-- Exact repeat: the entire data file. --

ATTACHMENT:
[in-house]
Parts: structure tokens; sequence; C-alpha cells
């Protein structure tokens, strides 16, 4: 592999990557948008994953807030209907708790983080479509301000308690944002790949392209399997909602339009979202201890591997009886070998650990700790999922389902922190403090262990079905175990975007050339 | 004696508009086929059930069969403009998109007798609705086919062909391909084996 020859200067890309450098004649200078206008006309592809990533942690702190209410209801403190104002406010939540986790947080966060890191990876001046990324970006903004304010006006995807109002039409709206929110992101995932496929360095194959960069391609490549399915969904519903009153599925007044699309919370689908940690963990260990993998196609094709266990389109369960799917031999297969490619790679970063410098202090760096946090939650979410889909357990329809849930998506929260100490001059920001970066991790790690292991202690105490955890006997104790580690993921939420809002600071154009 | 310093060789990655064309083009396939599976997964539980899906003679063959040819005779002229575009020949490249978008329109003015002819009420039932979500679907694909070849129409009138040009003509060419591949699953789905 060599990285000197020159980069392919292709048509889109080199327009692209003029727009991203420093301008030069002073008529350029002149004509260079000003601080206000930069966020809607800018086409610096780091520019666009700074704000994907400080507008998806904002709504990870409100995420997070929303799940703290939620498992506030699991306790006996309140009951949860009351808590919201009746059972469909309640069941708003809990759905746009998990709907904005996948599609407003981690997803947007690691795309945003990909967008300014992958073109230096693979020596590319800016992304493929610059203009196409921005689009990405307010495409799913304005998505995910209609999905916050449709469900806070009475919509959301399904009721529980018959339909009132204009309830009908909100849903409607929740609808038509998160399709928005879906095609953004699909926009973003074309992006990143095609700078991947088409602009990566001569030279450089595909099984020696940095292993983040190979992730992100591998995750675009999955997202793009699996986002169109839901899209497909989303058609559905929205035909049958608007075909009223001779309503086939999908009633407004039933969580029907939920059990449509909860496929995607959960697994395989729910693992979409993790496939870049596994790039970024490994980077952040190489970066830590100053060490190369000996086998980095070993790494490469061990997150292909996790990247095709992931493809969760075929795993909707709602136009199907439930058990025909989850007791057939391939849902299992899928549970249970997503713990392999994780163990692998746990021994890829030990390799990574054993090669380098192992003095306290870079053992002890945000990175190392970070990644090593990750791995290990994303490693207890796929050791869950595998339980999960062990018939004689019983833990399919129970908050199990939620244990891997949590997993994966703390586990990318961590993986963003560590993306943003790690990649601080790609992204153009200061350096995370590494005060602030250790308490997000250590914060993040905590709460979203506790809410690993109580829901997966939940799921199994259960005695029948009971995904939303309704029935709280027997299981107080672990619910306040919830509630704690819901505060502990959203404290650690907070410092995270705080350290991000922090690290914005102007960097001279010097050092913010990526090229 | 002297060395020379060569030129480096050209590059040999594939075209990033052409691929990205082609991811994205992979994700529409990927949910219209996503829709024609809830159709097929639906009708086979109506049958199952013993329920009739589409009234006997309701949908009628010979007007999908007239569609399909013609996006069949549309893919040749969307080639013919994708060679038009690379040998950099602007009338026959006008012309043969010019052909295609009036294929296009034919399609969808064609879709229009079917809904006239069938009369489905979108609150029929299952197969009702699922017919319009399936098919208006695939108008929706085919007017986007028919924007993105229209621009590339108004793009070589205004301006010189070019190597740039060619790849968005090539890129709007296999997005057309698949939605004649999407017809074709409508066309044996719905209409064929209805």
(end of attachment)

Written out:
[in-house]
Parts: structure tokens; sequence; C-alpha cells
């Protein structure tokens, strides 16, 4: 592999990557948008994953807030209907708790983080479509301000308690944002790949392209399997909602339009979202201890591997009886070998650990700790999922389902922190403090262990079905175990975007050339 | 004696508009086929059930069969403009998109007798609705086919062909391909084996 020859200067890309450098004649200078206008006309592809990533942690702190209410209801403190104002406010939540986790947080966060890191990876001046990324970006903004304010006006995807109002039409709206929110992101995932496929360095194959960069391609490549399915969904519903009153599925007044699309919370689908940690963990260990993998196609094709266990389109369960799917031999297969490619790679970063410098202090760096946090939650979410889909357990329809849930998506929260100490001059920001970066991790790690292991202690105490955890006997104790580690993921939420809002600071154009 | 310093060789990655064309083009396939599976997964539980899906003679063959040819005779002229575009020949490249978008329109003015002819009420039932979500679907694909070849129409009138040009003509060419591949699953789905 060599990285000197020159980069392919292709048509889109080199327009692209003029727009991203420093301008030069002073008529350029002149004509260079000003601080206000930069966020809607800018086409610096780091520019666009700074704000994907400080507008998806904002709504990870409100995420997070929303799940703290939620498992506030699991306790006996309140009951949860009351808590919201009746059972469909309640069941708003809990759905746009998990709907904005996948599609407003981690997803947007690691795309945003990909967008300014992958073109230096693979020596590319800016992304493929610059203009196409921005689009990405307010495409799913304005998505995910209609999905916050449709469900806070009475919509959301399904009721529980018959339909009132204009309830009908909100849903409607929740609808038509998160399709928005879906095609953004699909926009973003074309992006990143095609700078991947088409602009990566001569030279450089595909099984020696940095292993983040190979992730992100591998995750675009999955997202793009699996986002169109839901899209497909989303058609559905929205035909049958608007075909009223001779309503086939999908009633407004039933969580029907939920059990449509909860496929995607959960697994395989729910693992979409993790496939870049596994790039970024490994980077952040190489970066830590100053060490190369000996086998980095070993790494490469061990997150292909996790990247095709992931493809969760075929795993909707709602136009199907439930058990025909989850007791057939391939849902299992899928549970249970997503713990392999994780163990692998746990021994890829030990390799990574054993090669380098192992003095306290870079053992002890945000990175190392970070990644090593990750791995290990994303490693207890796929050791869950595998339980999960062990018939004689019983833990399919129970908050199990939620244990891997949590997993994966703390586990990318961590993986963003560590993306943003790690990649601080790609992204153009200061350096995370590494005060602030250790308490997000250590914060993040905590709460979203506790809410690993109580829901997966939940799921199994259960005695029948009971995904939303309704029935709280027997299981107080672990619910306040919830509630704690819901505060502990959203404290650690907070410092995270705080350290991000922090690290914005102007960097001279010097050092913010990526090229 | 002297060395020379060569030129480096050209590059040999594939075209990033052409691929990205082609991811994205992979994700529409990927949910219209996503829709024609809830159709097929639906009708086979109506049958199952013993329920009739589409009234006997309701949908009628010979007007999908007239569609399909013609996006069949549309893919040749969307080639013919994708060679038009690379040998950099602007009338026959006008012309043969010019052909295609009036294929296009034919399609969808064609879709229009079917809904006239069938009369489905979108609150029929299952197969009702699922017919319009399936098919208006695939108008929706085919007017986007028919924007993105229209621009590339108004793009070589205004301006010189070019190597740039060619790849968005090539890129709007296999997005057309698949939605004649999407017809074709409508066309044996719905209409064929209805």